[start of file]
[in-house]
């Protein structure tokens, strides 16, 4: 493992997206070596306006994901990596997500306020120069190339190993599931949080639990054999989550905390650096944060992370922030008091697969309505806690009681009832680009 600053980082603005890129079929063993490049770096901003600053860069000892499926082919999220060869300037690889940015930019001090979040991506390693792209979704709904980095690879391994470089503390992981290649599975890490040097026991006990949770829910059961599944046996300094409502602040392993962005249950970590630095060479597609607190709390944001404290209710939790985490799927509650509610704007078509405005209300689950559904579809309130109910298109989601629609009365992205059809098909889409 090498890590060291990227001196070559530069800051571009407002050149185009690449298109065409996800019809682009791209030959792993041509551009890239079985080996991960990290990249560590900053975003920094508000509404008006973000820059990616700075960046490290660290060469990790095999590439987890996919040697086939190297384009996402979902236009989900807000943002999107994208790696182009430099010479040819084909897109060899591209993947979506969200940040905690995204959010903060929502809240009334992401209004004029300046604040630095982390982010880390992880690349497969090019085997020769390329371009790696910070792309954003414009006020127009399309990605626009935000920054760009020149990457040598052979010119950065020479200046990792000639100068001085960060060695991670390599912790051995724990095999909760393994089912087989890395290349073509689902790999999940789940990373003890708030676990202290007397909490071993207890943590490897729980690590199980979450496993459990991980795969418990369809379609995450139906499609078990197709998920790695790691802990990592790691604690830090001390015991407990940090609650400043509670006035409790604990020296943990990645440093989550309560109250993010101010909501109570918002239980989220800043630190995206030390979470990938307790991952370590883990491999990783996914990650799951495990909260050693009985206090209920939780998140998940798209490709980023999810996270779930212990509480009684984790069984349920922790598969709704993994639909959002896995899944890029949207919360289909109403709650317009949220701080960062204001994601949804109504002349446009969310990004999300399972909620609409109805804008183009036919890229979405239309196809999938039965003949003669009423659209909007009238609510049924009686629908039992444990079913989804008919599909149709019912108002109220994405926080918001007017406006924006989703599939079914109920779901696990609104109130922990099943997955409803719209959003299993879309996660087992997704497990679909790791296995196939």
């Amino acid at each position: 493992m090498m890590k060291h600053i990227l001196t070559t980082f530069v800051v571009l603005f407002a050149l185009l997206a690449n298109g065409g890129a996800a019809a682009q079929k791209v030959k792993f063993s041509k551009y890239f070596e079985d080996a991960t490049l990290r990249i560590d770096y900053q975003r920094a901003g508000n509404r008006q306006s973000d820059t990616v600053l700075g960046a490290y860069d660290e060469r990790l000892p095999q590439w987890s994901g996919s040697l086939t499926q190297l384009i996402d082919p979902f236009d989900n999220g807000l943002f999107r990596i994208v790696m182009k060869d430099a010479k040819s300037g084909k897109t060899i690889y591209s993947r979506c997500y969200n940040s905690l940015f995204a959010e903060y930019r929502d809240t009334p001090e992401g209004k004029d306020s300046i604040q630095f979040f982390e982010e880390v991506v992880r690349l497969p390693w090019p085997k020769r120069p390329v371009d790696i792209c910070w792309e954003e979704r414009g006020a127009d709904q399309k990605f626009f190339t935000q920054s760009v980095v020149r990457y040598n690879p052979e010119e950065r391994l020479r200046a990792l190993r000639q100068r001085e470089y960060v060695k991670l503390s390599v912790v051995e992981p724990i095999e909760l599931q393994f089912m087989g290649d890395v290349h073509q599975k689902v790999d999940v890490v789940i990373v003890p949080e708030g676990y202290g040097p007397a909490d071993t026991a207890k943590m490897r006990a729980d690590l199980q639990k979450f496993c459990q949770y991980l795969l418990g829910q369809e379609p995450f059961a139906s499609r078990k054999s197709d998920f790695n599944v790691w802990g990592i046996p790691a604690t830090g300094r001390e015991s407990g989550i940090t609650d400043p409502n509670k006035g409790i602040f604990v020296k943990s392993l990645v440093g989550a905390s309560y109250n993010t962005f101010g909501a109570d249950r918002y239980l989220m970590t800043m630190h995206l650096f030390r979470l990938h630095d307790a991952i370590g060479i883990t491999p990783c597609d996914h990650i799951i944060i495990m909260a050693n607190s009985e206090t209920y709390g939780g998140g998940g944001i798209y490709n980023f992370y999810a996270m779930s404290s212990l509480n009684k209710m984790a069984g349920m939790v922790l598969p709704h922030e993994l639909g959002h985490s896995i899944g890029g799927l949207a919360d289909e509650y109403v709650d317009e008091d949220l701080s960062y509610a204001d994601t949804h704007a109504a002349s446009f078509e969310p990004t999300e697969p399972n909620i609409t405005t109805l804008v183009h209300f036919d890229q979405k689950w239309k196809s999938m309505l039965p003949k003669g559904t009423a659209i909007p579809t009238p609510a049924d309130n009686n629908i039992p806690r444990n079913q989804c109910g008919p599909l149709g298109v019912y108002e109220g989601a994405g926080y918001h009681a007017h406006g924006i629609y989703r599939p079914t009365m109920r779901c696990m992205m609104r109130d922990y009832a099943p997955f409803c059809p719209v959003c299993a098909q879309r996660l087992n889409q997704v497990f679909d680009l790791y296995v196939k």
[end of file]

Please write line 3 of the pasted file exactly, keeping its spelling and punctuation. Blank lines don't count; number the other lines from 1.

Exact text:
């Amino acid at each position: 493992m090498m890590k060291h600053i990227l001196t070559t980082f530069v800051v571009l603005f407002a050149l185009l997206a690449n298109g065409g890129a996800a019809a682009q079929k791209v030959k792993f063993s041509k551009y890239f070596e079985d080996a991960t490049l990290r990249i560590d770096y900053q975003r920094a901003g508000n509404r008006q306006s973000d820059t990616v600053l700075g960046a490290y860069d660290e060469r990790l000892p095999q590439w987890s994901g996919s040697l086939t499926q190297l384009i996402d082919p979902f236009d989900n999220g807000l943002f999107r990596i994208v790696m182009k060869d430099a010479k040819s300037g084909k897109t060899i690889y591209s993947r979506c997500y969200n940040s905690l940015f995204a959010e903060y930019r929502d809240t009334p001090e992401g209004k004029d306020s300046i604040q630095f979040f982390e982010e880390v991506v992880r690349l497969p390693w090019p085997k020769r120069p390329v371009d790696i792209c910070w792309e954003e979704r414009g006020a127009d709904q399309k990605f626009f190339t935000q920054s760009v980095v020149r990457y040598n690879p052979e010119e950065r391994l020479r200046a990792l190993r000639q100068r001085e470089y960060v060695k991670l503390s390599v912790v051995e992981p724990i095999e909760l599931q393994f089912m087989g290649d890395v290349h073509q599975k689902v790999d999940v890490v789940i990373v003890p949080e708030g676990y202290g040097p007397a909490d071993t026991a207890k943590m490897r006990a729980d690590l199980q639990k979450f496993c459990q949770y991980l795969l418990g829910q369809e379609p995450f059961a139906s499609r078990k054999s197709d998920f790695n599944v790691w802990g990592i046996p790691a604690t830090g300094r001390e015991s407990g989550i940090t609650d400043p409502n509670k006035g409790i602040f604990v020296k943990s392993l990645v440093g989550a905390s309560y109250n993010t962005f101010g909501a109570d249950r918002y239980l989220m970590t800043m630190h995206l650096f030390r979470l990938h630095d307790a991952i370590g060479i883990t491999p990783c597609d996914h990650i799951i944060i495990m909260a050693n607190s009985e206090t209920y709390g939780g998140g998940g944001i798209y490709n980023f992370y999810a996270m779930s404290s212990l509480n009684k209710m984790a069984g349920m939790v922790l598969p709704h922030e993994l639909g959002h985490s896995i899944g890029g799927l949207a919360d289909e509650y109403v709650d317009e008091d949220l701080s960062y509610a204001d994601t949804h704007a109504a002349s446009f078509e969310p990004t999300e697969p399972n909620i609409t405005t109805l804008v183009h209300f036919d890229q979405k689950w239309k196809s999938m309505l039965p003949k003669g559904t009423a659209i909007p579809t009238p609510a049924d309130n009686n629908i039992p806690r444990n079913q989804c109910g008919p599909l149709g298109v019912y108002e109220g989601a994405g926080y918001h009681a007017h406006g924006i629609y989703r599939p079914t009365m109920r779901c696990m992205m609104r109130d922990y009832a099943p997955f409803c059809p719209v959003c299993a098909q879309r996660l087992n889409q997704v497990f679909d680009l790791y296995v196939k």